Monday, June 24, 2013

Solidarity in the face of hostility: civil society and the media work together to end child marriage in Pakistan

In Pakistan, 24% of girls marry before they turn 18. However this figure is challenged by activists who claim the ratio might be higher.
The province of Sindh, where Sujag Sansar (SSO) operates, is one of the most affected regions in the country with 33% of girls forced into marriage, usually to much older men.
The numbers are even higher in rural and remote areas like Dadu District, where Ghulam Rasool worked. It’s in those marginalised areas that grassroots organisations like ours work to challenge deeply rooted views of women and girls.
In rural Pakistan, child marriage is strongly associated with culture and custom. Those who question practices such as vani or swara, where girls are given away in marriage to settle disputes, regularly face anger from tribal authorities.
Anti-child marriage activists are often threatened, accused of interfering with family issues or violating the honour of a tribe, and journalists like Ghulam Rasool face the same hostility too.


That’s why it is crucial for civil society to work together with local journalists.
After all, the media plays such an important role in reporting cases of human rights violations. They can talk about it in the press, on the internet; they can convince people on a larger scale than we can.
Though most journalists know little about child marriage, they are eager to learn. So we invite them to workshops to discuss how they can get involved. We hand out factsheets with information on the scope of child marriage, locally and globally, and its consequences for girls’ development.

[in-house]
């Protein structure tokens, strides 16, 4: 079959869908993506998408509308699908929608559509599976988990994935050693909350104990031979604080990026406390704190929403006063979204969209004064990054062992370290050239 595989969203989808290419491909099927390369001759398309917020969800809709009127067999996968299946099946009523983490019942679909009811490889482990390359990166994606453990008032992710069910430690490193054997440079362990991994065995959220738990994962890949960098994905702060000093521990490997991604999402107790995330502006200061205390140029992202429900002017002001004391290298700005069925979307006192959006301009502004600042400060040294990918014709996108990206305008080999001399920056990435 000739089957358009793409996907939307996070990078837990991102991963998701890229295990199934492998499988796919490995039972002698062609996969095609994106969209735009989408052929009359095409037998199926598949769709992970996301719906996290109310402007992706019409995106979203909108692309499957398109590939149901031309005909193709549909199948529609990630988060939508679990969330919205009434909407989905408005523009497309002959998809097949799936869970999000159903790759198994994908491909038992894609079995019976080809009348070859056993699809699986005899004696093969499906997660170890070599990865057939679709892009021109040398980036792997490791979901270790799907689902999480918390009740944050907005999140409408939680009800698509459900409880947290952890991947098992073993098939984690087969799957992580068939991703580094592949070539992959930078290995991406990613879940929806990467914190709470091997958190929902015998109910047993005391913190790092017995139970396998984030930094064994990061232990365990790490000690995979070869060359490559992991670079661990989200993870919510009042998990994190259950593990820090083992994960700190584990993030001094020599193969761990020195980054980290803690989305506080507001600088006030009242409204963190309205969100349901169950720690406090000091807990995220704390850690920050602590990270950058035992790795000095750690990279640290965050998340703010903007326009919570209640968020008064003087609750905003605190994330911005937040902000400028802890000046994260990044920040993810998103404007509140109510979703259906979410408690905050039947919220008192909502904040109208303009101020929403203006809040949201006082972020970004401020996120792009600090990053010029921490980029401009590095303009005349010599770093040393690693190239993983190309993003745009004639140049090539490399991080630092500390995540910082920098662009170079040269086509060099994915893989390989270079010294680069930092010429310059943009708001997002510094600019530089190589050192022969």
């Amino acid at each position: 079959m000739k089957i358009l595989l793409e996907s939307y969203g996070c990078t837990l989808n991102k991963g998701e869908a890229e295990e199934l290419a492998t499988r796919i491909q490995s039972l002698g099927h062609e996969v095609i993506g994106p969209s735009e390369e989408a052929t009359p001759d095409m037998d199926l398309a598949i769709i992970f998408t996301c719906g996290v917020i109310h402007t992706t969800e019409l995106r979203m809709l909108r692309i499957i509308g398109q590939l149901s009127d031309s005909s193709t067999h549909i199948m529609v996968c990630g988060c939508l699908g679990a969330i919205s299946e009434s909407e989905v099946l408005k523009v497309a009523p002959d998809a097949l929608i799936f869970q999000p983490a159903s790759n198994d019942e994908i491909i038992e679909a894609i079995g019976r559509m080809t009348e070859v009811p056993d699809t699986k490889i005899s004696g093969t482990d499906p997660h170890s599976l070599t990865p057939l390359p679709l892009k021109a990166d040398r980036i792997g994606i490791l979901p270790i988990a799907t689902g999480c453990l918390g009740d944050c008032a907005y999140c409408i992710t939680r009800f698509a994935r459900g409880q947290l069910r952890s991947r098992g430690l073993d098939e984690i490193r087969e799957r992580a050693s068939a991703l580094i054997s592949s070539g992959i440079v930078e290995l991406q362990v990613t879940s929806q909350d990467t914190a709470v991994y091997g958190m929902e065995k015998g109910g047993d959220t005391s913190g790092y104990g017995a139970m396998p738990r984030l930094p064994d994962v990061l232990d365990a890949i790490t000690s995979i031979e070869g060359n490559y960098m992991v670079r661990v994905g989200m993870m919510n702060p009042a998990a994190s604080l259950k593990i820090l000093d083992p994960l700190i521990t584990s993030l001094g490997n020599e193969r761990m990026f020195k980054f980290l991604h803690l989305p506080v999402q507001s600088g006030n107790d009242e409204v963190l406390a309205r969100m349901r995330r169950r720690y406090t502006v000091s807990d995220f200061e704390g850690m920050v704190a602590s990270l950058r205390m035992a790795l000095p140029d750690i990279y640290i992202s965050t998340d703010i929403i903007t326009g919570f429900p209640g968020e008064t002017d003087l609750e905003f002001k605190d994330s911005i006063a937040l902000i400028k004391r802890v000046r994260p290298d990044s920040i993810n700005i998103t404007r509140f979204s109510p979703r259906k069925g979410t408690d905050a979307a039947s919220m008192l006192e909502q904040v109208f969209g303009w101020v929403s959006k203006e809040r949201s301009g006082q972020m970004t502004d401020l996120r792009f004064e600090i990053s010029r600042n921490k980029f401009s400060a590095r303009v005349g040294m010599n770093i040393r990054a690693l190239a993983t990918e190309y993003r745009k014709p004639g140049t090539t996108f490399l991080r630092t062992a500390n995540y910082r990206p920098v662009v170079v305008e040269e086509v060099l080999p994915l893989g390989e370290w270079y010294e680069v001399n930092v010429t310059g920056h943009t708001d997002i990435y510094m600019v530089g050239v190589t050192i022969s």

Many of them don’t know that child marriage happens so often and in so many countries. Once they understand its repercussions, they feel empowered to take action.
Our trainings attract many journalists. You see many journalists in Pakistan, particularly in the regions, work on a voluntary basis: they don’t get paid and rarely get training opportunities. We train them to cover child marriage cases and women’s issues in a sensitive way. It’s a valuable skill to have. Before, you would read stories glamourising the child bride or minimising her plight but it doesn’t happen as much now.
Moral support is an important component of the workshops as well because journalists can feel discouraged by the slow pace of change. For reporters to know that by highlighting the problem of child marriage they strengthen our grassroots efforts to address the practice, this lessens their feeling of isolation and encourages them to continue.


There used to be a gulf between civil society and journalists. They pictured us sitting in big offices, making money. Now, they see what our work is like, and our relationship has changed to one of solidarity and integrity.
It’s not uncommon to see child marriages stopped by the joint efforts of journalists and civil society. And the message that child marriage is a violation of girls’ human rights reaches more and more people every day.
Ghulam Rasool’s death did not intimidate journalists, a reporter told me at a workshop. Quite the opposite: they are even more determined to continue their friend’s mission.
Together, SSO and local journalists will continue exposing violations of human rights, no matter how powerful the culprits are, until child marriage is no longer.


No comments:

Post a Comment